A real form of a Hopf algebra $H$ over $\mathbb{C}$ is defined to be a $\ast$-structure on $H$ which is compatible with the coproduct. Compatibility of the $\ast$-structure with the counit and antipode then follows.

The real forms of the Drinfeld-Jimbo quantum groups $U_q(\mathfrak{g})$ have been classified. This result is stated as Theorem 20 in Chapter 6 of Quantum Groups and their Representations, by Klimyk and Schmudgen, and also Proposition 9.4.2 of A Guide to Quantum Groups, by Chari and Pressley.

For a given $\mathfrak{g}$, there are $\ast$-structures when $q \in \mathbb{R}$ or when $|q|=1$. These $\ast$-structures depend on a diagram automorphism of the Dynkin diagram of $\mathfrak{g}$, plus some extra parameters, and it is understood which sets of parameters give equivalent $\ast$-structures.

There is also an exceptional case, but the two sources I have cited differ on what the exceptional case is. Klimyk and Schmudgen say that the exceptional case is when $\mathfrak{g} = \mathfrak{sp}_{2n}$ and $q \in i \mathbb{R}$, while Chari and Pressley say that the exceptional case is $\mathfrak{g} = \mathfrak{so}_{2n+1}$ and $q \in i \mathbb{R}$.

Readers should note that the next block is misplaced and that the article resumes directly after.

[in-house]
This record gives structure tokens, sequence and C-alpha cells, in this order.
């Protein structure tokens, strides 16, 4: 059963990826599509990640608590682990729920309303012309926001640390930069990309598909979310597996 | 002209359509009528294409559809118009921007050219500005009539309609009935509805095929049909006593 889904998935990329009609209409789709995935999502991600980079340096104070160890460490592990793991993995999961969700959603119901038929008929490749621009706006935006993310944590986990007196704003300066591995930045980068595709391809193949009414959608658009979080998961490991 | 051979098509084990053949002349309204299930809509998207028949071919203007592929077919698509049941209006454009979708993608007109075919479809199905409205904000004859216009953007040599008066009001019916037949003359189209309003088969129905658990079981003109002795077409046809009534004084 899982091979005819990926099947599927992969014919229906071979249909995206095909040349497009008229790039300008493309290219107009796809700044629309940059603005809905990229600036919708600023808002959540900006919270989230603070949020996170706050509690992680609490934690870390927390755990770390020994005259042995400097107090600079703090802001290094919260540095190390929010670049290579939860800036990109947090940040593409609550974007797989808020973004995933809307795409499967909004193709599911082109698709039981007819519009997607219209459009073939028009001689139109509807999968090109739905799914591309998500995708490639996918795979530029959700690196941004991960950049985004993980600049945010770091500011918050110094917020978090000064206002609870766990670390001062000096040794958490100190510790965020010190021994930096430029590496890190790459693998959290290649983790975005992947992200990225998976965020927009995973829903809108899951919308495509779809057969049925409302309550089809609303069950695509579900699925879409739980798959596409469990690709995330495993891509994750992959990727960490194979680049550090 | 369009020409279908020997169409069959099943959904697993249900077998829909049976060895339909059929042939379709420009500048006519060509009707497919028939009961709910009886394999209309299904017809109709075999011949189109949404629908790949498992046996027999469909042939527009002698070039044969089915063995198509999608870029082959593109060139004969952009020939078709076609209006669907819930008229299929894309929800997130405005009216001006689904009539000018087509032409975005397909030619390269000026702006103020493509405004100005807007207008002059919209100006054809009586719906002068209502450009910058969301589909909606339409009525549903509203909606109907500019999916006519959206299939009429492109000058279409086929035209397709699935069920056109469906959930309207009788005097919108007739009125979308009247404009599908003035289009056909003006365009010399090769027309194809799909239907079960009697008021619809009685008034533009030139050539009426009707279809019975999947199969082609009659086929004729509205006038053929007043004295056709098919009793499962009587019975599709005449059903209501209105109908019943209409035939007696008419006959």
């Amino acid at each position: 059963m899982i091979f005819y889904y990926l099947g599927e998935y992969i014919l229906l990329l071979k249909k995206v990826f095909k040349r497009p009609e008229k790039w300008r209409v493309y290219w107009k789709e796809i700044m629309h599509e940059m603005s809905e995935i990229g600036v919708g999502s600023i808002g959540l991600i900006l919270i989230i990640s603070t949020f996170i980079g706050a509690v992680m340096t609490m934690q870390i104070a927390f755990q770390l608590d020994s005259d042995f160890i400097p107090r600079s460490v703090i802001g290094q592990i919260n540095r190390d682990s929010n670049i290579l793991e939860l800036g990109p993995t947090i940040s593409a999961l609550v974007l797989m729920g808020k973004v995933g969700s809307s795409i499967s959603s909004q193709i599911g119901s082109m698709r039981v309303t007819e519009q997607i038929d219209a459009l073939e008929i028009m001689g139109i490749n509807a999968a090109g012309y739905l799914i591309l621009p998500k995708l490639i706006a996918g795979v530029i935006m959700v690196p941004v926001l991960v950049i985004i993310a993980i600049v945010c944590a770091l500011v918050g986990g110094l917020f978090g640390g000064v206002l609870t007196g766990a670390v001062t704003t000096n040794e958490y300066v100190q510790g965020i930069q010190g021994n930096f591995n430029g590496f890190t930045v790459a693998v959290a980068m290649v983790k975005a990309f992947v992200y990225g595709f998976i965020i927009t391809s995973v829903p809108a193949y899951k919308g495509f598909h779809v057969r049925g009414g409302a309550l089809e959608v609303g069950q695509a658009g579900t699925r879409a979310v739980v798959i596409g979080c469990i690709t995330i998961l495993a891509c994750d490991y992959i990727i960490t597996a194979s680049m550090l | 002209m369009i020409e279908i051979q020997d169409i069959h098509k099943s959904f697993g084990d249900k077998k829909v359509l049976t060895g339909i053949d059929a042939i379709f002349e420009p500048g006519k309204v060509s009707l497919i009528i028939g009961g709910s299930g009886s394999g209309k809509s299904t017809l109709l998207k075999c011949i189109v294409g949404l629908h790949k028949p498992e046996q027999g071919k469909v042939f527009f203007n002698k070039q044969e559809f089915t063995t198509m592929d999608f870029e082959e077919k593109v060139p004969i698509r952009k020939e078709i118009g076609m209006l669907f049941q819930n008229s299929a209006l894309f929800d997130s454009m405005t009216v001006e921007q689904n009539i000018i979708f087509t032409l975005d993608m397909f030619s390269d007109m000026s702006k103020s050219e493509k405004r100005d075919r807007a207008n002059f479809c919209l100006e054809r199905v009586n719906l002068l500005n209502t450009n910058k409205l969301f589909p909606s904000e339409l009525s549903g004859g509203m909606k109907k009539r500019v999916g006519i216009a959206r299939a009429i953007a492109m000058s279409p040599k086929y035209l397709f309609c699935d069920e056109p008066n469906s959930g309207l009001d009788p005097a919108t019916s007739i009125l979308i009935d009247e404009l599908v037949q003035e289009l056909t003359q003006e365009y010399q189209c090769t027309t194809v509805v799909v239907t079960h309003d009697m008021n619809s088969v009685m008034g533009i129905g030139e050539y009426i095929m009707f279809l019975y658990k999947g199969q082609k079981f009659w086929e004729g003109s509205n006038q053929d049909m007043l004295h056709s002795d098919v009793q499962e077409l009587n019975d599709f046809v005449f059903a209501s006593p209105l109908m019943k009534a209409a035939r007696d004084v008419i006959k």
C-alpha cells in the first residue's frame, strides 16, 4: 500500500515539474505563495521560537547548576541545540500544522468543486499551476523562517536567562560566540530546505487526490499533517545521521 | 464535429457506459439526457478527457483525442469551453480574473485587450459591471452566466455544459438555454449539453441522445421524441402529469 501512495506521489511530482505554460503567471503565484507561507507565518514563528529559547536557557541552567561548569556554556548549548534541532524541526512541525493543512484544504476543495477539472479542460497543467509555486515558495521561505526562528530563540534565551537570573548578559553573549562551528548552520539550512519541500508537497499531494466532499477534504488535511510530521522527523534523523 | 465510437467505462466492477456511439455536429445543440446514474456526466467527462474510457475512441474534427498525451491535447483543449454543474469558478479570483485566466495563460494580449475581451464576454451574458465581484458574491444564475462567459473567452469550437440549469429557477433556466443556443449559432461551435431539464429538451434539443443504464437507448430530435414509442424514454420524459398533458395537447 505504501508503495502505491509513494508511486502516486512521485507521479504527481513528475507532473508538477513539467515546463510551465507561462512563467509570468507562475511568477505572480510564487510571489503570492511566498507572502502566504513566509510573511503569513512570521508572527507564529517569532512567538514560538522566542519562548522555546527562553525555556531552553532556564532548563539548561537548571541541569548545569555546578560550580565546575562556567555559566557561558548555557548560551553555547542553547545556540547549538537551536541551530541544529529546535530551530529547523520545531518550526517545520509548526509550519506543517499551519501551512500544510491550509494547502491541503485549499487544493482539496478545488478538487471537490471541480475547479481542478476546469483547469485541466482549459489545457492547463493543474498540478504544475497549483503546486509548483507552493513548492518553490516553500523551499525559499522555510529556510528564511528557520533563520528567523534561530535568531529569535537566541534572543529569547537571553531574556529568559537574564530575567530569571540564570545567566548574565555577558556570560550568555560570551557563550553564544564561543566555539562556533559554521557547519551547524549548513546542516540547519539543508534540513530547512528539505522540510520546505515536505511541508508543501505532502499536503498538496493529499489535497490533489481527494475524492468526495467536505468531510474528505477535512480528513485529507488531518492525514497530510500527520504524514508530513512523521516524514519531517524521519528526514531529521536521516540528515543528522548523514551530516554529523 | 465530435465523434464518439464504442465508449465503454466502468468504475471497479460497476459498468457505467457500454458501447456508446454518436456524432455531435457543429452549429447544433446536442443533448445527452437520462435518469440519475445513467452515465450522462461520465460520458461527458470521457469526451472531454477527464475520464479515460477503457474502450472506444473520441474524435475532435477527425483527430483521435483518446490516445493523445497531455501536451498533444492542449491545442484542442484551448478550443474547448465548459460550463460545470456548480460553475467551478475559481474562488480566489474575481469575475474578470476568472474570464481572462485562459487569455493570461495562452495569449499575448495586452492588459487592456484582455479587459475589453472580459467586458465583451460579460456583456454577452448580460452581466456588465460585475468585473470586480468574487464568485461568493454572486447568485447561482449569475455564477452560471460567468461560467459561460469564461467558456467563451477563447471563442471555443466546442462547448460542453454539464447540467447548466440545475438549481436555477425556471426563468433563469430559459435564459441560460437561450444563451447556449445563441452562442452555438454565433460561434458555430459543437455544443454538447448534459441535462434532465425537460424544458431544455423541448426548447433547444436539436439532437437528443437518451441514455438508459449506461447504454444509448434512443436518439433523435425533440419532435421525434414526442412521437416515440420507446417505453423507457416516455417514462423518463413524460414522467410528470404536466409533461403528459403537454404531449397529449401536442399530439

Neither book contains a proof, nor cites a source, although Chari-Pressley gives a sketch of the idea of the proof. So I would be interested in knowing the following things:

  1. Which is correct?
  2. What is the original reference for the classification of the real forms of $U_q(\mathfrak{g})$?

To set the record straight

It appears that the paper Real forms of $U_q(\mathfrak{g})$, by Eric Twietmeyer, is the original reference. According to that paper, it is $\mathfrak{sp}_{2n}$ that has real forms for $q \in i \mathbb{R}$.

Many thanks to Uwe Franz for digging up that reference!


1 Answer 1


Two references I recall are

E. Twietmeyer, Real forms of Uq (g), Lett. Math. Phys. 24, 49-58, 1992.

V. Lyubashenko, Real and imaginary forms of quantum groups, Lecture Notes in Math. 1510, 1992, pp 67-78.

  • $\begingroup$ Thanks, Uwe! The paper by Twietmeyer was exactly what I was looking for. $\endgroup$
    – MTS
    Feb 26, 2013 at 18:03

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